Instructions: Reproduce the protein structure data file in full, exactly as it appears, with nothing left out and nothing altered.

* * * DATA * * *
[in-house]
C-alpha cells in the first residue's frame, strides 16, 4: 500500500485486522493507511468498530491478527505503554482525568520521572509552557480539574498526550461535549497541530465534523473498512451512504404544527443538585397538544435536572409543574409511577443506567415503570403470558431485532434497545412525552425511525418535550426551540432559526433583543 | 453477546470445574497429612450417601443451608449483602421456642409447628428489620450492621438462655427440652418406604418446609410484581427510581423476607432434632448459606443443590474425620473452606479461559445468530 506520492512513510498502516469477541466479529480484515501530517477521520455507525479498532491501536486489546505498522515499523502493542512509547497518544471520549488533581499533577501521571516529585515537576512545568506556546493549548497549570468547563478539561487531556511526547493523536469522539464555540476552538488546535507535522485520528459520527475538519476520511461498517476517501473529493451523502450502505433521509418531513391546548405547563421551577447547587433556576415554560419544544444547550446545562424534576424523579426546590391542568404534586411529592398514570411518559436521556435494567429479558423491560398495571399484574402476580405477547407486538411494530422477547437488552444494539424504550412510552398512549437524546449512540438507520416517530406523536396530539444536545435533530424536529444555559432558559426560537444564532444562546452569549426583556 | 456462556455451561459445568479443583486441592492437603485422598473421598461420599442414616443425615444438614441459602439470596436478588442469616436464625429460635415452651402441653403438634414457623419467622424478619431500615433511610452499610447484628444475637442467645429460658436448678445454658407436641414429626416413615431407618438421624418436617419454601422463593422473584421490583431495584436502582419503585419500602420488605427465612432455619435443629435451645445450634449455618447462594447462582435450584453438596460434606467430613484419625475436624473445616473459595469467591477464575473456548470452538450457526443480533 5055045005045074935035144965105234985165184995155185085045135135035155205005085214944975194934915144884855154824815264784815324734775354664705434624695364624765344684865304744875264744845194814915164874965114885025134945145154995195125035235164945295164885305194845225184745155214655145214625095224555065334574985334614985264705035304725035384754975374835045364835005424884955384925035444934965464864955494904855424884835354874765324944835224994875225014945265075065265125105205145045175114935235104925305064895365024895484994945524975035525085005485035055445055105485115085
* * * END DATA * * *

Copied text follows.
[in-house]
C-alpha cells in the first residue's frame, strides 16, 4: 500500500485486522493507511468498530491478527505503554482525568520521572509552557480539574498526550461535549497541530465534523473498512451512504404544527443538585397538544435536572409543574409511577443506567415503570403470558431485532434497545412525552425511525418535550426551540432559526433583543 | 453477546470445574497429612450417601443451608449483602421456642409447628428489620450492621438462655427440652418406604418446609410484581427510581423476607432434632448459606443443590474425620473452606479461559445468530 506520492512513510498502516469477541466479529480484515501530517477521520455507525479498532491501536486489546505498522515499523502493542512509547497518544471520549488533581499533577501521571516529585515537576512545568506556546493549548497549570468547563478539561487531556511526547493523536469522539464555540476552538488546535507535522485520528459520527475538519476520511461498517476517501473529493451523502450502505433521509418531513391546548405547563421551577447547587433556576415554560419544544444547550446545562424534576424523579426546590391542568404534586411529592398514570411518559436521556435494567429479558423491560398495571399484574402476580405477547407486538411494530422477547437488552444494539424504550412510552398512549437524546449512540438507520416517530406523536396530539444536545435533530424536529444555559432558559426560537444564532444562546452569549426583556 | 456462556455451561459445568479443583486441592492437603485422598473421598461420599442414616443425615444438614441459602439470596436478588442469616436464625429460635415452651402441653403438634414457623419467622424478619431500615433511610452499610447484628444475637442467645429460658436448678445454658407436641414429626416413615431407618438421624418436617419454601422463593422473584421490583431495584436502582419503585419500602420488605427465612432455619435443629435451645445450634449455618447462594447462582435450584453438596460434606467430613484419625475436624473445616473459595469467591477464575473456548470452538450457526443480533 5055045005045074935035144965105234985165184995155185085045135135035155205005085214944975194934915144884855154824815264784815324734775354664705434624695364624765344684865304744875264744845194814915164874965114885025134945145154995195125035235164945295164885305194845225184745155214655145214625095224555065334574985334614985264705035304725035384754975374835045364835005424884955384925035444934965464864955494904855424884835354874765324944835224994875225014945265075065265125105205145045175114935235104925305064895365024895484994945524975035525085005485035055445055105485115085